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MTN appeals to consumers to report battery theft in the lead up to the festive season

The every-increasing theft of back-up batteries and vandalism of infrastructure across the country has resulted in mobile network operators like MTN having to shut down some of their cellphone towers, leading to strain on the wider network and diminishing quality of coverage in certain parts of the country.

Then there are the outages and network downtime that needs to be factored in whilst operators replace lost batteries, repair damage to sites, and correct and maintain the towers – leaving South Africans without cellphone and internet connectivity for undeterminable periods of time.

“Although great strides have been made in the prevention and recovery of stolen batteries, it is still a concern, says Ernest Paul, General Manager: MTN Network Operations. “Particularly now, as we know that crime spikes in December, which means that more batteries may be stolen – and more consumers may be left unconnected”.

Not only does the theft of back-up batteries at network towers disrupt our day-to-day communication with loved ones and access to network-based services such as instant messaging, social media and online banking services - it also poses real safety and security risks.

Home security alarm systems, for example, use network signal to send a distress signal to control rooms for security response. If the signal is disrupted, a signal will not be sent and your security company won’t respond. The same applies for vehicle tracking devices in an event of theft or hijacking, and personal safety and GPS location apps.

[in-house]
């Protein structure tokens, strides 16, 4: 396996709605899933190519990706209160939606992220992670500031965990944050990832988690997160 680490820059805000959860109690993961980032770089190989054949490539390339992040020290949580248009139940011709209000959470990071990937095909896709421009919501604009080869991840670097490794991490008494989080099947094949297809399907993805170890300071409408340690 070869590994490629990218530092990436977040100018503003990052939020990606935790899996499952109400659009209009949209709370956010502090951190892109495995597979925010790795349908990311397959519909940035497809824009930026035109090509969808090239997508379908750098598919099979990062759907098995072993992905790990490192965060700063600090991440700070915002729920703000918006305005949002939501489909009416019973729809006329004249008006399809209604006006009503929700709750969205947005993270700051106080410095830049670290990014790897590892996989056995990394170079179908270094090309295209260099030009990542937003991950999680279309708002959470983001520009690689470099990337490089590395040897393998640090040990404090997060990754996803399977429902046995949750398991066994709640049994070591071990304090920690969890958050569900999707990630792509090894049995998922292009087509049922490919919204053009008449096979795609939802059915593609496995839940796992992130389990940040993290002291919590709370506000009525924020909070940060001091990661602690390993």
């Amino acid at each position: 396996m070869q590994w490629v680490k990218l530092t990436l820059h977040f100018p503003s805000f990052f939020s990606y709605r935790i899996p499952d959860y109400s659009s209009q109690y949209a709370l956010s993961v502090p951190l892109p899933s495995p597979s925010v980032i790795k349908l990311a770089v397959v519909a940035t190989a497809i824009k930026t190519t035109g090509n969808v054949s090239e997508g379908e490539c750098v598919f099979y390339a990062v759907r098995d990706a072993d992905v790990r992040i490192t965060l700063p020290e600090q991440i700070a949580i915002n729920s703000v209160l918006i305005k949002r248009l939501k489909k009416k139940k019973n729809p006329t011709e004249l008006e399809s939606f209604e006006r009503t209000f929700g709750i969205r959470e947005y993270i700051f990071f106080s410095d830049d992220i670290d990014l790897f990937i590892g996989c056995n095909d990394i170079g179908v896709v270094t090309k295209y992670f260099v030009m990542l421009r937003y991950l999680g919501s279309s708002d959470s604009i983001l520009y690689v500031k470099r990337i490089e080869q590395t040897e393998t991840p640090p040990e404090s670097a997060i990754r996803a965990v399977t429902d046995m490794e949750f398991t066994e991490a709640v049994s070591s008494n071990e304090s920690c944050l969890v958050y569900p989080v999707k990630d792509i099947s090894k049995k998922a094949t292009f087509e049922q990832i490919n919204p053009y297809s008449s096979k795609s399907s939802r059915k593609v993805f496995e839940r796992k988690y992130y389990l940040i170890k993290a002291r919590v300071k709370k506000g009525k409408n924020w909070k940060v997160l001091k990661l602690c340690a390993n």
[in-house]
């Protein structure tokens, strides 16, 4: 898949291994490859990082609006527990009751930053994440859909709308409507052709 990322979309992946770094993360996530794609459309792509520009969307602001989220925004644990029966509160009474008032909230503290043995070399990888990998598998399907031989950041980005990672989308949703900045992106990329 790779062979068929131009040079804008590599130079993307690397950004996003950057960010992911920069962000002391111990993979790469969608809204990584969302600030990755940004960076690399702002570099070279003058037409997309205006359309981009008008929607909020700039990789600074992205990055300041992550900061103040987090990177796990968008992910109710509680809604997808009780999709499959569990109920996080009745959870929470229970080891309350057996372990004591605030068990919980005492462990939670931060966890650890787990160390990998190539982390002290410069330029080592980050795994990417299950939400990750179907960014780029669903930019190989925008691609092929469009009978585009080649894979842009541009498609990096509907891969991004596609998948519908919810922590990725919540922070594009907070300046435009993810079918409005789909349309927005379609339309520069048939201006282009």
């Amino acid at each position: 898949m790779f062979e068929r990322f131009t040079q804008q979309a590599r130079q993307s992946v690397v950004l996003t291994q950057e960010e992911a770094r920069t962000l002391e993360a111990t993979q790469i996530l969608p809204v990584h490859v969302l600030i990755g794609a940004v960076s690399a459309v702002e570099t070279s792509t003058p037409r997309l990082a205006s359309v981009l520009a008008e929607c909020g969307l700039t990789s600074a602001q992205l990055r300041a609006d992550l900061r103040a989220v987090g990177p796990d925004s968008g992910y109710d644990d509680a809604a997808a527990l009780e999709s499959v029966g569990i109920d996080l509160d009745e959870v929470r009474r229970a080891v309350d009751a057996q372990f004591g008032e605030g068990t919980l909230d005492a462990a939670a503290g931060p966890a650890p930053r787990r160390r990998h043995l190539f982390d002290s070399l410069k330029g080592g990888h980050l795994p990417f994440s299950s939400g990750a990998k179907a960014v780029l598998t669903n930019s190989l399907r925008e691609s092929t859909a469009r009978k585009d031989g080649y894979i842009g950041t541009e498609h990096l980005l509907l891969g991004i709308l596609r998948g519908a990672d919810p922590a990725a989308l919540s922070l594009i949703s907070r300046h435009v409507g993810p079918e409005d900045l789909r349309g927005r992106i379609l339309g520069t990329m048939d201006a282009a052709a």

“The festive season is a time for connecting with friends and family. It is also a time when South Africans need to be able to call emergency services should they find themselves in dangerous situations, whether on holiday, at home, or on the roads. Without connection to a cellphone network this is impossible.”

“Battery theft is a crime that compromises the safety and welfare of every South African, but it is not a crime that we can fight alone. We therefore appeal to all South Africans to ‘help us help you’ by reporting any theft, vandalism or suspicious activity that you see, hear of or come across. We are doing our part and together with SAPS and other law enforcement authorities, we are making headway, but we need assistance from the public,” concludes Paul.

Members of the public are urged to report suspected battery theft cases to:

Bidvest Protea Coin Hotline – Call 086 101 1721

@MTNza Fraud Line – Call 083 123 7867

Or email [email protected]

 

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